To read the full version of this content please select one of the options below:

Foreign direct investment and the SME sector

Piers Thompson (Nottingham Business School, Nottingham Trent University, Nottingham, UK)
Wenyu Zang (Nottingham Business School, Nottingham Trent University, Nottingham, UK)

International Journal of Entrepreneurial Behavior & Research

ISSN: 1355-2554

Article publication date: 2 March 2015

Abstract

Purpose

Although foreign direct investment and entrepreneurship are potential routes to recovery (Girma and Wakelin, 2001; Lyon et al., 2002), existing literature is divided on the relationship between the two. The purpose of this paper is to examine the influence of foreign investment on the local SME sector after the 2008 financial crisis.

Design/methodology/approach

Local authority district data from Great Britain is used to examine the influence of foreign firm employment on the size of the local SME sector as a proportion of all firms, and foreign firm influence on firm births in the locality. In order to control for local geographical, infrastructural and economic conditions regression analysis is used to examine the relationship between foreign business employment and indigenous business activities.

Findings

The potential for technological spillovers and spinout activities appears to dominate with firm birth rates higher where there is greater foreign firm employment. However, there is also evidence of crowding out in relation to the existing SME sector, which is found to be reduced in size where foreign influence through employment is greater.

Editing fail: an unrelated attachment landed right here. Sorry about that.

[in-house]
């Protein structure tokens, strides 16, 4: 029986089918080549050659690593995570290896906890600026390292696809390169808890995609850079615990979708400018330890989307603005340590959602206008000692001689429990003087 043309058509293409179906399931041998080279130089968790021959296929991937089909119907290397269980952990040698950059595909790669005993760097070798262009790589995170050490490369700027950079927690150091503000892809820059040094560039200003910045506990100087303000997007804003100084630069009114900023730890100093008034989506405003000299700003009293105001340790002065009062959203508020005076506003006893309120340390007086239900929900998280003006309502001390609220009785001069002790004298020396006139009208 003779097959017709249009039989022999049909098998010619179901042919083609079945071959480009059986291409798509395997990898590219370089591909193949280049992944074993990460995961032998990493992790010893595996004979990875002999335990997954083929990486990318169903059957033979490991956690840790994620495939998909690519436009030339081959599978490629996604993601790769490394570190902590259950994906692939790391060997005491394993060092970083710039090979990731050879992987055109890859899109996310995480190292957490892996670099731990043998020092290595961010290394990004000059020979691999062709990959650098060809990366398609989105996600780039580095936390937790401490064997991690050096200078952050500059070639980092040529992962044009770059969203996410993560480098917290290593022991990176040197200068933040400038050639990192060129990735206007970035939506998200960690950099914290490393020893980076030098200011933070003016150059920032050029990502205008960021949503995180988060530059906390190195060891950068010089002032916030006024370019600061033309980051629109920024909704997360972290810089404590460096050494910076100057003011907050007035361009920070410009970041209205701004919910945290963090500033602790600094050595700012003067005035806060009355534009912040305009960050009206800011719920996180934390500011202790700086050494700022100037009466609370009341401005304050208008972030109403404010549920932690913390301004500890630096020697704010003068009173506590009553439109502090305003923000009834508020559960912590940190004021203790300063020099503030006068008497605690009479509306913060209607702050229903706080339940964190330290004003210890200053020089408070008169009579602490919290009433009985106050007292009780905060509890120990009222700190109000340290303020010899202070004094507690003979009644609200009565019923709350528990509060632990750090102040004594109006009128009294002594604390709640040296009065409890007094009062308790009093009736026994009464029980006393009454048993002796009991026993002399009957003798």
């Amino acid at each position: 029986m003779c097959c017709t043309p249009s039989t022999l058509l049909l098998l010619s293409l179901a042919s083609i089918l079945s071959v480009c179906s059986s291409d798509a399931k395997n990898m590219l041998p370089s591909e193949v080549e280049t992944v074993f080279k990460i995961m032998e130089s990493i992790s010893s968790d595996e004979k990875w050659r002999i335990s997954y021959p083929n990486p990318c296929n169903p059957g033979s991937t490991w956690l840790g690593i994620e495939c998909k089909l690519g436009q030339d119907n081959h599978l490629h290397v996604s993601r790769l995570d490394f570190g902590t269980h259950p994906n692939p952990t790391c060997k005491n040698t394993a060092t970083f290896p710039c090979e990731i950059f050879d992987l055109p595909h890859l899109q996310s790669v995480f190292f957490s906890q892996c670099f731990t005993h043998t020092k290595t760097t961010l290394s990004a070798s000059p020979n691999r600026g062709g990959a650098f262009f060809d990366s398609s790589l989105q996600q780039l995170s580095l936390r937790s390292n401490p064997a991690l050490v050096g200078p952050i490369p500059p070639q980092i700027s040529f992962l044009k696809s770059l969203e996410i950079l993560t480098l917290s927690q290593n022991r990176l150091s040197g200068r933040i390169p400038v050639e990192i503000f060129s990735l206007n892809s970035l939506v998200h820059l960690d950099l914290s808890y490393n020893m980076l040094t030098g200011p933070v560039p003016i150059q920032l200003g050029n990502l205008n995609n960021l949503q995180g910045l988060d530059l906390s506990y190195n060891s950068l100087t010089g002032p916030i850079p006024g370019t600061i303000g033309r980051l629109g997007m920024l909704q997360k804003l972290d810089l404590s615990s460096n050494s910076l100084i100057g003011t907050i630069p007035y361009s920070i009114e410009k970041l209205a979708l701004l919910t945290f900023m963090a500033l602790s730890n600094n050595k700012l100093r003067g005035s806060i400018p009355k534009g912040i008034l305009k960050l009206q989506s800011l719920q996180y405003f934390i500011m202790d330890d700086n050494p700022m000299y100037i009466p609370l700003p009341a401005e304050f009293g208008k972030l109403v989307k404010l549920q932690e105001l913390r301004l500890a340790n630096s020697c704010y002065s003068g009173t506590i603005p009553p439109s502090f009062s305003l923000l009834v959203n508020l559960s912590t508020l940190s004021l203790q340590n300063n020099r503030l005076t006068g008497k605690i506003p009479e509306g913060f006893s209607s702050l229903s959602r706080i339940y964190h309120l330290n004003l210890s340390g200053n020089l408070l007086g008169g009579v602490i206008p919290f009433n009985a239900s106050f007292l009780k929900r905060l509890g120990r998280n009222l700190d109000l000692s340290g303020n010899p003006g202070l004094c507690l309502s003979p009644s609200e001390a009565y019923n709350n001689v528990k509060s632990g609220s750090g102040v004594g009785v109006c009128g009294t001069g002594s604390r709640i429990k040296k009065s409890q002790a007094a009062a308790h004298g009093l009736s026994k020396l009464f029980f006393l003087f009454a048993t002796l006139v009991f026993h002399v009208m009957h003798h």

Research limitations/implications

The results here indicating a complementarity relationship between foreign influence on employment and firm births is important for policy makers looking to revive struggling local economies. However, the relevant support needs to be in place to maximise the benefit from the supply of new entrepreneurs generated.

Originality/value

Unlike many other studies the relationship between the SME sector, firm births and foreign influence is considered at a local level and where economic conditions are more uncertain and economic recovery is less taken for granted. A better understanding of the relationship allows more appropriate policy to be developed in order to aid local economies to recover.

Keywords

Citation

Thompson, P. and Zang, W. (2015), "Foreign direct investment and the SME sector", International Journal of Entrepreneurial Behavior & Research, Vol. 21 No. 1, pp. 50-75. https://doi.org/10.1108/IJEBR-12-2013-0218

Publisher

:

Emerald Group Publishing Limited

Copyright © 2015, Emerald Group Publishing Limited